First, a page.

Theme Parks and Obstacle Courses: A Novel

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41

Pat began to replay Wally’s speech in his head. He lingered over the nuances of Wally’s performance, slowly shaping and altering them to the kind of performance he would have given.

He felt that Wally had been too funny; too casual. At the centre of all the great A.A. stories Pat had heard, there was a riveting tragedy that drew their listeners in, like an undertow.

Pat couldn’t imagine himself as a drummer. Not as a musician at all, really. His experience with rock and roll had been as a bouncer front-of-stage, or occasionally lifting road cases.

He would have to be really desperate to do that for a living; you felt as if your whole life was lived in support of someone else’s creativity.

Pat decided his rock and roll A.A. story would be more to do with living on the outskirts; standing in the vault of shadow that covered the pit in front of the stage when the lights shone into the crowd.

His would be a story of wasted talent. Better – unrecognised talent. It must be the most bitter of ironies to be capable and still not be able to make it.

It was also the ultimate excuse.

Bloody Wally – he was always so funny, and the worst part was that it was natural. Wally’s shortness and fatness gave him a kind of edge. It was as if people didn’t take him seriously, and there were no expectations; he could just open his mouth and take them by surprise.

Pat, on the other hand, could feel the weight of expectation every time he stood up at a meeting. Stepping up behind the lectern felt like climbing the scaffold.

It sounded pathetic; even the vague echo of the voice somewhere down the back of his head, but he wanted people to like him. Pat wanted them to like him the same way they liked Wally.

Wally didn’t have to work for it; being short, fat and funny seemed to do all the work for him. Even more frustrating, Wally was a musician, which meant that people set themselves up to like him before he even met them.

Pat found that most of the time, he was so big and shambling that people were scared of him. It was a barrier he had to work to surmount from the outset.

Thinking wasted a lot of water. When Pat turned off the tap, the air was almost opaque with steam. The heat of it made him sweat, even as he pulled his skin dry with the rough towel.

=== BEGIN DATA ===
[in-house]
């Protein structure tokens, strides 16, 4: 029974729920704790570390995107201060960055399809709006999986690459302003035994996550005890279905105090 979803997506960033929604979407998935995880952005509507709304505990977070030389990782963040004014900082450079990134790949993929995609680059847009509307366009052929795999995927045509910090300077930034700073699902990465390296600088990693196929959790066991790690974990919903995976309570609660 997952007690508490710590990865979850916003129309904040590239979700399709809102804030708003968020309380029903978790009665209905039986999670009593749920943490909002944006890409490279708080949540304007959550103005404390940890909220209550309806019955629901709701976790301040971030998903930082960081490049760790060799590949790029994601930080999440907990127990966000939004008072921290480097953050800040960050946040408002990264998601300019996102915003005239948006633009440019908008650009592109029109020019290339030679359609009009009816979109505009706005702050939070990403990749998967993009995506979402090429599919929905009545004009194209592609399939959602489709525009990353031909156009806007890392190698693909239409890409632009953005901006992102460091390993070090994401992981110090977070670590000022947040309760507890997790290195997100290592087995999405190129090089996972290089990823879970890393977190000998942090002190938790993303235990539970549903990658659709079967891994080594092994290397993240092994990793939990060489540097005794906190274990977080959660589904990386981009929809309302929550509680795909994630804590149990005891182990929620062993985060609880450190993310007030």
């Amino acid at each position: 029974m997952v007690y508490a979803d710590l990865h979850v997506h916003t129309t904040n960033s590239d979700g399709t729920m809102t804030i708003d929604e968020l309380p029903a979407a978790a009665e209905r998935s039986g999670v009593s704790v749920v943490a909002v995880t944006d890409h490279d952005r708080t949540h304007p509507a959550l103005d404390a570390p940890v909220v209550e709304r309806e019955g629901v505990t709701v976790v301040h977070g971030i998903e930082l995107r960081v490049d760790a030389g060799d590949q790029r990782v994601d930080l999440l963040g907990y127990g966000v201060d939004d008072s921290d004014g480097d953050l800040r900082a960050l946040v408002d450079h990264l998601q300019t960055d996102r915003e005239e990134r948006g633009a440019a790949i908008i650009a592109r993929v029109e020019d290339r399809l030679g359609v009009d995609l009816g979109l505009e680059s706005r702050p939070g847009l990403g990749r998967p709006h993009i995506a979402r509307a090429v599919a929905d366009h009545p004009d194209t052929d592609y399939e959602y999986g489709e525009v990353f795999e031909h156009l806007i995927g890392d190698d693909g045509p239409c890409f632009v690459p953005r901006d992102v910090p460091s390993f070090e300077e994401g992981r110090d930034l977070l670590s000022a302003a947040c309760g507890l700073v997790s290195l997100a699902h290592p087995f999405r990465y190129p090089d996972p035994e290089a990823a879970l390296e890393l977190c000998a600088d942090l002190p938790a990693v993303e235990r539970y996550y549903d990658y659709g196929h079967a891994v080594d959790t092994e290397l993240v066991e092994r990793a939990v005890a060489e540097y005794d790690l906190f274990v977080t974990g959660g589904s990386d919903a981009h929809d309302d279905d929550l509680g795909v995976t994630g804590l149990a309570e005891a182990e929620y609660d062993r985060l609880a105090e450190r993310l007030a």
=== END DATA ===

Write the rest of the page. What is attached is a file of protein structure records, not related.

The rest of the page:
When he opened the cubicle door, cold air dashed in. The big doors squealed on their hinges and a figure, silhouetted by the fog, entered the room.

Pat towelled down as quickly as he could. He dried his hair standing half-in, half-out of the cubicle and then tightly wrapped the towel around his waist.

As he padded across the cold, damp tiles, he lifted his hand to the door handle and pulled it open. Someone came towards him out of the fog. It was Sally.

She was barefoot, the frayed cuffs of her jeans a darker blue from the wet tiles. Not knowing what else to do, naked except for the towel at his waist, he stiffened like a soldier and held the door for her. She winked, and he remembered with a clutching horror the night in the computer room.

She giggled and saluted with her toothbrush on her way past.

He hated himself for being such a coward.

***

The Collins and Spring Street corner-building that housed Dr Helen’s office felt like something he would have seen in France; pale stone and painted wrought-iron.

It no doubt fitted with the fantasies and aspirations of the well-heeled, apparently wealthy people who constituted Dr Helen’s clientele. Pat felt out of place; denim rather than worsted wool, leather instead of suit jacket or blazer, squeaking rubber safety soles instead of the scrape of leather on polished marble.

The waiting room was probably the least nerve-racking part of the ordeal. The walls were close and he could sit on the couch with his back to the wall, watching the door.

He heard a voice through it; a woman’s, louder as the consultation room door opened. Then the front door opening and closing. Pat expected Dr Helen to appear soon after, but he heard another door elsewhere in the apartment.

The nervousness in his stomach effervesced. A toilet flushed and the pipes under the floor hissed as a tap was turned on. Some time after, presumably as long as it took Dr Helen to dry her hands, the door opened.

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